How many times have you heard someone exclaim, “What is that?” or “That looks healthy!” All said with a degree of cautious curiosity or even some slight skeptisism as he or she surveys your plate. Aahh, navigating the twists and turns of the social aspects of following a whole plant-based lifestyle. This kind of attention is often not for the faint- at- heart, especially if you are just trying on this lifestyle to see if it is a fit for you!
Food and food choices in particular can be as personal as your religious or political beliefs. It can be more provocative than talking about sex or gender identity. Sharing your “food identity” can put a full stop to even the most animated of conversations. A diet of “nots” can send a chill of silence through a room.
Just mention in passing that you ‘don’t eat meat’ or that you are ‘staying off dairy’ runs the risk of being on the receiving end of head turns, audible gasps and often an endless string of questions that would impress a seasoned police interrogator.
It is likely that your food identity is one you inherited from your upbringing. You are most likely a product of your parents’ dietary habits. For example, if your parents ate the Standard American Diet (S.A.D.) – you began and continue to eat the same way. As your parents aged and their health status changed – this likely also impacted you.
It could be that if you witnessed physical deterioration in the form of heart disease or type 2 diabetes or even cancer in your parents – this affected you, too. This affect might be a resignation that this is ‘destiny’ and that your turn to fall sick will just be a matter of time. Or instead, you may have become committed to finding ways to prevent or even reverse these disease processes so your future looks more healthy and hopeful.
With the former – you throw caution to the wind and go the pleasure route. The Standard American Diet with its sugar-salt-fat combo never tasted so good! And it is so simple and available that it could be referred to as the modern day ‘window diet’ of our fast-food driven society.
On the other hand, you are no longer your parents’ child. As a mature adult, you are thinking about both now and the future. You value living a long, healthy and active life, free of the burdens of lifestyle food-related illnesses like heart disease, diabetes and even some forms of cancer. There is evidence-based nutritional science that demonstrates both the validity and reliability of using food as the first line of defence in preventing disease and promoting wellness.
After some thoughtful research, you decide to try on the diet supported by the research of nutrition-focussed doctors. This includes Dr. Caldwell Esselstyn, Jr , MD of the Cleveland Clinic; Dr. Neal Barnard, MD, founder of the Physicians Committee for Responsible Medicine; Dr. John McDougall, MD of the McDougall Health and Medical Center; Dr. T. Colin Campbell, PhD of Cornell University and co-author of The China Study; and the prolific research findings translated into understandable terms by Dr. Michael Greger, MD of nutrtionfacts.org. This pro-wellness lifestyle is even endorsed by Kaiser-Permanente, the largest non-profit health insurance company in the United States and so many, many more.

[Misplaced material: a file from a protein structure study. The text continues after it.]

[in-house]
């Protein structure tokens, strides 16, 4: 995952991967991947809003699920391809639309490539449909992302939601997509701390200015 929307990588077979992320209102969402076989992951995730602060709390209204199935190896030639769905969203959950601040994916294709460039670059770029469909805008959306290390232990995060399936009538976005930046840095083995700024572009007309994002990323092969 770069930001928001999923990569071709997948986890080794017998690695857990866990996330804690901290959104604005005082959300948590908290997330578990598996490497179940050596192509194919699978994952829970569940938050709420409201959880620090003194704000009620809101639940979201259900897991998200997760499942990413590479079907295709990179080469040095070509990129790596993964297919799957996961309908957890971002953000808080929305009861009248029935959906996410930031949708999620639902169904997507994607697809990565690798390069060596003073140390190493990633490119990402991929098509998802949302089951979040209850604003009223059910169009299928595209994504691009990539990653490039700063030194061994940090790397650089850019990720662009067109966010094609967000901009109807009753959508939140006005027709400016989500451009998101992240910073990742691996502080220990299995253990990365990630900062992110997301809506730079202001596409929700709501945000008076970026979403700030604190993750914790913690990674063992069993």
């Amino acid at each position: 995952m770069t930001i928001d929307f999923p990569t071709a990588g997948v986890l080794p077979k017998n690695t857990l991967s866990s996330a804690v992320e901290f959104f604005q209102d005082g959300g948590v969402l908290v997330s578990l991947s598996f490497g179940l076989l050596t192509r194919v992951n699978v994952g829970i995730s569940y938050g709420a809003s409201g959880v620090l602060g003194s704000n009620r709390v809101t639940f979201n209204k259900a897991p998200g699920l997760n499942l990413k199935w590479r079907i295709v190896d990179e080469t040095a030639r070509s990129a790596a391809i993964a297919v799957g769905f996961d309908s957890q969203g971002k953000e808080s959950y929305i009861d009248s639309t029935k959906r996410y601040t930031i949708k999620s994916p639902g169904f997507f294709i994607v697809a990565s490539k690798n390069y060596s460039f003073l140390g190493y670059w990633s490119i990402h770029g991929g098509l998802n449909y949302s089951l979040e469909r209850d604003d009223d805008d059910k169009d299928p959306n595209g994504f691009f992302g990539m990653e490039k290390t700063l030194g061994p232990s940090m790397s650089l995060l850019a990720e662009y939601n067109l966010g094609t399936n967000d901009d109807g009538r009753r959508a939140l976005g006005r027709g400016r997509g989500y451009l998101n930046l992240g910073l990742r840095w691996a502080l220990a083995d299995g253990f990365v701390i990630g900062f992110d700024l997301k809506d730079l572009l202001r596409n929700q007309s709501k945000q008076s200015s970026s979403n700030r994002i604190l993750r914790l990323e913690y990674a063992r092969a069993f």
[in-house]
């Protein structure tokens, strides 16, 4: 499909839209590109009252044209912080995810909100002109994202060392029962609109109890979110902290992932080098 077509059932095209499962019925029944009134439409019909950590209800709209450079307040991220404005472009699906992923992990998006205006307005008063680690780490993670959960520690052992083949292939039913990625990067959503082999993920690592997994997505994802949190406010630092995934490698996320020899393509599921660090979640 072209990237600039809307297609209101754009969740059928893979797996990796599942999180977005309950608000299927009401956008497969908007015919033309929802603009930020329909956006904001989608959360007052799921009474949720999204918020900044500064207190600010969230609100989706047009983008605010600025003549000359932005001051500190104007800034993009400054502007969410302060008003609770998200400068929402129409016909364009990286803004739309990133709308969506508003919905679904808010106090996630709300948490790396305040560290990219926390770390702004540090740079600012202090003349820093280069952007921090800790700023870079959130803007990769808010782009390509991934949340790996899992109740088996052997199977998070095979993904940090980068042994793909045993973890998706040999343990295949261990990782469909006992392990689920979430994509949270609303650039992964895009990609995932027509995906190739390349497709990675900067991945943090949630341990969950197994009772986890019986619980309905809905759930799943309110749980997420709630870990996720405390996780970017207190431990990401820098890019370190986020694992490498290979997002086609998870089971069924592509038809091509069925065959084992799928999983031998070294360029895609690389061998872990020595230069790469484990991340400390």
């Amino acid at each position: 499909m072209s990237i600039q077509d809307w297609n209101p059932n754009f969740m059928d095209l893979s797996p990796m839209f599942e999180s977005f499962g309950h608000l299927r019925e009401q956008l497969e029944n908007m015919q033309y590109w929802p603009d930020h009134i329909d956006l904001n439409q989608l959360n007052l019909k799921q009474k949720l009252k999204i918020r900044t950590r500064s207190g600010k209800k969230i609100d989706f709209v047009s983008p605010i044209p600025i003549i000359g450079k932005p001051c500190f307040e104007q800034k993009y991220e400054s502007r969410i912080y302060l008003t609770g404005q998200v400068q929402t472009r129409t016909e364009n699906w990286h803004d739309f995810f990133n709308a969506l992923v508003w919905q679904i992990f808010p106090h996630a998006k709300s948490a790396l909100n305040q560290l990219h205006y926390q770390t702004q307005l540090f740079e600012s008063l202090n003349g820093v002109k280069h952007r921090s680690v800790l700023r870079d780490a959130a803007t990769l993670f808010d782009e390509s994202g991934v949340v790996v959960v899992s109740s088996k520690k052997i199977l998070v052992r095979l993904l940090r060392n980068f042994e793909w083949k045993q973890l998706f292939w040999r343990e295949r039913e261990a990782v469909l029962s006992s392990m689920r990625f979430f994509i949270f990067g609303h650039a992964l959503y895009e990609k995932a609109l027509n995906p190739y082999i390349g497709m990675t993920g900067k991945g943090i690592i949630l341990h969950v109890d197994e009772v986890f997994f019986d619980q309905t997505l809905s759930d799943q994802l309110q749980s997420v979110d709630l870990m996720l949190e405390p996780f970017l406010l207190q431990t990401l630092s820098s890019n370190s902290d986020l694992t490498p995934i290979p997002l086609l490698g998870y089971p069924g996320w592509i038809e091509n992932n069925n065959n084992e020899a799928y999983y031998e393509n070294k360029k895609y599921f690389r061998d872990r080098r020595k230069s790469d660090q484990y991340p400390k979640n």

Your dietary choices may have changed as your commitment toward your health becomes a top priority even if your social circle of friends and family remains the same. How you decide to handle their reaction to the changes on your plate – replacing the usual standard american fare for a rainbow of fruits, vegetables, whole grains and legumes or better known as a whole plant-based diet (WPBD) – will have an impact on your health.
This may sound rather dramatic and yet the desire to connect and belong is as basic a need as breathing and eating. We are after all, despite the most introverted among us, social creatures who identify and have a basic need to belong to a tribe! This is hard-wired in us as part of instinct to survive. Therefore navigating social waters is tricky and down right stressful at times.
The first step is recognizing that is can be difficult. The next is establishing the philosophy that you have a right to make your own decisions. The third is to realize is not your responsibility to convince or convert anyone to your way of living.
Nor do you have to take on the task of defending your choices. Not sure if those questions that are coming at you are coming from a place of skepticism or genuine interest? An easy indicator is suggest the enquirer search the net for any of those plant-based doctors mentioned earlier. If the enquirer then gets back to you, after doing the search, with more questions for you – you know there is genuine curiosity there and you may decide to answer his or her questions.
Bottom-line is knowing it is your right to put your health first – that is your number one responsibility. Your “food identity” is only one aspect of a much more dynamic, complex you – remember your friends and family are there for the wonderfulness of your ‘whole’ you!!
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